French educator (1770-1840)
Jacotot, JOSEPH, French educator, b. at Dijon, March, 1770; d. at Paris, July 30, 1840. He studied in the college of his native city, where, at the age of nineteen, he was appointed professor of classical literature. Later he filled successively the chairs of the methods of sciences (1796), ancient languages (1797), higher mathematics (1803), Roman law (1806), and pure mathematics (1809). A member of the House of Representatives during the Hundred Days, he expressed his preference for the Empire, and, at the time of the Second Restoration, his hostility to the Bourbons made it necessary for him to leave France. Going to Belgium, he taught privately at Mons and Brussels, and in 1818 was appointed professor of the French language and literature in the University of Louvain. The Revolution of 1830 allowed him to return to France. He went first to Valenciennes, and in 1838 to Paris, endeavoring to propagate his method of teaching, and working for "the intellectual emancipation" of his fellow-men. His works under the common title of "Enseignement Universel" are: "Langue maternelle" (Louvain, 1822); "Langues etrangeres" (Louvain, 1824); "Musique, Dessin et Peinture" (Louvain, 1824); "Mathematiques" (Louvain, 1828); "Droit et philosophie panecastique" (Paris, 1839). He also wrote many articles in the "Journal de l'emancipation intellectuelle", published by his two sons (1829-42), who also edited his "Melanges posthumes" (Paris, 1841). When Jacotot began to teach at Louvain, he knew neither Flemish nor Dutch, while many of his pupils could not understand French. To overcome this difficulty he gave them both the French text and the Dutch translation of Fenelon's "Telemaque". They were to memorize some sentences of the French and carefully compare them with the Dutch, every day repeating what they knew and adding a little more. After some time Jacotot was surprised at their progress, for with no other help they had mastered the rules of spelling and grammar and could apply them correctly. Encouraged by this success, Jacotot thought he had found a universal method and adapted it to all branches of knowledge.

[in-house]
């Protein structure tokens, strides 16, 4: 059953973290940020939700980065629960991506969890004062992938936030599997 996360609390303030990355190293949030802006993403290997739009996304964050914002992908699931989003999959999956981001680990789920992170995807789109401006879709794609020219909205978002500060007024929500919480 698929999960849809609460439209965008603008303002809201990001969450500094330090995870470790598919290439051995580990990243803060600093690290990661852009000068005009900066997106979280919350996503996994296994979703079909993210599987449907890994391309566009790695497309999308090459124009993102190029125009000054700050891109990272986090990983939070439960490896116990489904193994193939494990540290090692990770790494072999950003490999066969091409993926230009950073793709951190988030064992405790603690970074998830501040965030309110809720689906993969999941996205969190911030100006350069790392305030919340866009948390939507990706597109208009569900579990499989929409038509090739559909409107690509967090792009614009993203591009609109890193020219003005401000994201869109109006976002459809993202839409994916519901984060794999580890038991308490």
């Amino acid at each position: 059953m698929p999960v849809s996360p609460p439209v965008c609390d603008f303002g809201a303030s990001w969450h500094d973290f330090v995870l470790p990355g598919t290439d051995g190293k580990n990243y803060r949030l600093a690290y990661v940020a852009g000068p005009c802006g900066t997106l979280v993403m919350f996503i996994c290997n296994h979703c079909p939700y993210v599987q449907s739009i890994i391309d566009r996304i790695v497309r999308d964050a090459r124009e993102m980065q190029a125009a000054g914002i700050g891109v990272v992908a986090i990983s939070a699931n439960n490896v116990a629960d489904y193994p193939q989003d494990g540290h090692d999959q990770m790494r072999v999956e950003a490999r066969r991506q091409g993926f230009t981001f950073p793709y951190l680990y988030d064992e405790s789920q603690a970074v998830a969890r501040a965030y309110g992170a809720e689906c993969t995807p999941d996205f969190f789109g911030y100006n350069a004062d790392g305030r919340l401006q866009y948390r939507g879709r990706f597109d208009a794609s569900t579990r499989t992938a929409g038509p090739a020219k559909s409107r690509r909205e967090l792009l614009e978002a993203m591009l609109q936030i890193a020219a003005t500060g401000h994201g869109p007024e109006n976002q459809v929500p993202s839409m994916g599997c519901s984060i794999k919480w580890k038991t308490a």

This method rightly recognizes the necessity of the student's own efforts and mental work, and it also endeavors to apply the principle that all knowledge is so connected that to know one thing well, i.e. to know it in all its connections, supplies the key to a more perfect and extensive knowledge of other subjects also. Hence it matters little where the student begins, or what book he uses, provided he proceeds rightly. Generally, instead of starting with the first elements, Jacotot would have him begin with something complex, which the student himself would analyze into its elements—comparing these, noting their similarities and differences, and thus finding the rules for himself. Among the number of principles which sum up Jacotot's method, we may mention the following: "Know something well, and always refer everything else to that". "Everyone can be his own master". "Every-body can teach, and teach even what he does not know". More paradoxical are the two axioms which are given as the bases of the whole method: "All men are of equal intelligence", that is, are equally capable of learning; "All is in all", that is, the same general ideas are found in every work, and consequently man should strive to master one thing well and refer every-thing to what he knows already. However exaggerated such principles, and even the whole method, may seem, and however vehement at times Jacotot may have been in defending them, it must be conceded that they emphasize a few vital points, the necessity of personal effort and application on the part of the student, the connection more or less immediate of all ideas, the need of order and method, and the importance of thoroughness in knowledge.
C. A. DUBRAY